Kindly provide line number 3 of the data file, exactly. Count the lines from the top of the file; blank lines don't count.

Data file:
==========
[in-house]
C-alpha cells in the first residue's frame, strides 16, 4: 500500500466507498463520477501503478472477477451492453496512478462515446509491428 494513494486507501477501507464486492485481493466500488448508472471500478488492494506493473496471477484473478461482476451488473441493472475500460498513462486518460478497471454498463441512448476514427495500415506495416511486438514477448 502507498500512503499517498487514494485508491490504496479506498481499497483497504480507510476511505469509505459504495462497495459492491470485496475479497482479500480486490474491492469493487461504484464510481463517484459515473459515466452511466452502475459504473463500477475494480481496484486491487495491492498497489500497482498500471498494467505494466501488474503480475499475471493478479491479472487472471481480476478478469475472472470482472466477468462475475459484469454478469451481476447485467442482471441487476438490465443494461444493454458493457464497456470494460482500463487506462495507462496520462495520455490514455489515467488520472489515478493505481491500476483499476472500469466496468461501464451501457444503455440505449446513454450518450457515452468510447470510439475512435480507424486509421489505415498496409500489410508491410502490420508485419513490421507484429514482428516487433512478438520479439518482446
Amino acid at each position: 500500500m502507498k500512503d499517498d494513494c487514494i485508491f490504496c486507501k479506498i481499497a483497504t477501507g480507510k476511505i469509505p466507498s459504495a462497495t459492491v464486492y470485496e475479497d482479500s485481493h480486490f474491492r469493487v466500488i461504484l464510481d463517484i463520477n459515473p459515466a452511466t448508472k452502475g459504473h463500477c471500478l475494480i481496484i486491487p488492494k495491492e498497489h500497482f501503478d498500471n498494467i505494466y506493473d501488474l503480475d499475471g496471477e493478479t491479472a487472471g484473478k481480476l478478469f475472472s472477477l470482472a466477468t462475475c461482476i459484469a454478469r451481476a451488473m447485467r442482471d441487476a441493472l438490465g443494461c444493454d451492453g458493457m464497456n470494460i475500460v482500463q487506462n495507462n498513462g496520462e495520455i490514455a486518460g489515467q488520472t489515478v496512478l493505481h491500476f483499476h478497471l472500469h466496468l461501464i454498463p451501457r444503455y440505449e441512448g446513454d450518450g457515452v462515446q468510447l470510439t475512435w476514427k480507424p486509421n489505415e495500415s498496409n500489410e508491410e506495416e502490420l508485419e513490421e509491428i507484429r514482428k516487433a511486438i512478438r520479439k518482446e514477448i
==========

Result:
Amino acid at each position: 500500500m502507498k500512503d499517498d494513494c487514494i485508491f490504496c486507501k479506498i481499497a483497504t477501507g480507510k476511505i469509505p466507498s459504495a462497495t459492491v464486492y470485496e475479497d482479500s485481493h480486490f474491492r469493487v466500488i461504484l464510481d463517484i463520477n459515473p459515466a452511466t448508472k452502475g459504473h463500477c471500478l475494480i481496484i486491487p488492494k495491492e498497489h500497482f501503478d498500471n498494467i505494466y506493473d501488474l503480475d499475471g496471477e493478479t491479472a487472471g484473478k481480476l478478469f475472472s472477477l470482472a466477468t462475475c461482476i459484469a454478469r451481476a451488473m447485467r442482471d441487476a441493472l438490465g443494461c444493454d451492453g458493457m464497456n470494460i475500460v482500463q487506462n495507462n498513462g496520462e495520455i490514455a486518460g489515467q488520472t489515478v496512478l493505481h491500476f483499476h478497471l472500469h466496468l461501464i454498463p451501457r444503455y440505449e441512448g446513454d450518450g457515452v462515446q468510447l470510439t475512435w476514427k480507424p486509421n489505415e495500415s498496409n500489410e508491410e506495416e502490420l508485419e513490421e509491428i507484429r514482428k516487433a511486438i512478438r520479439k518482446e514477448i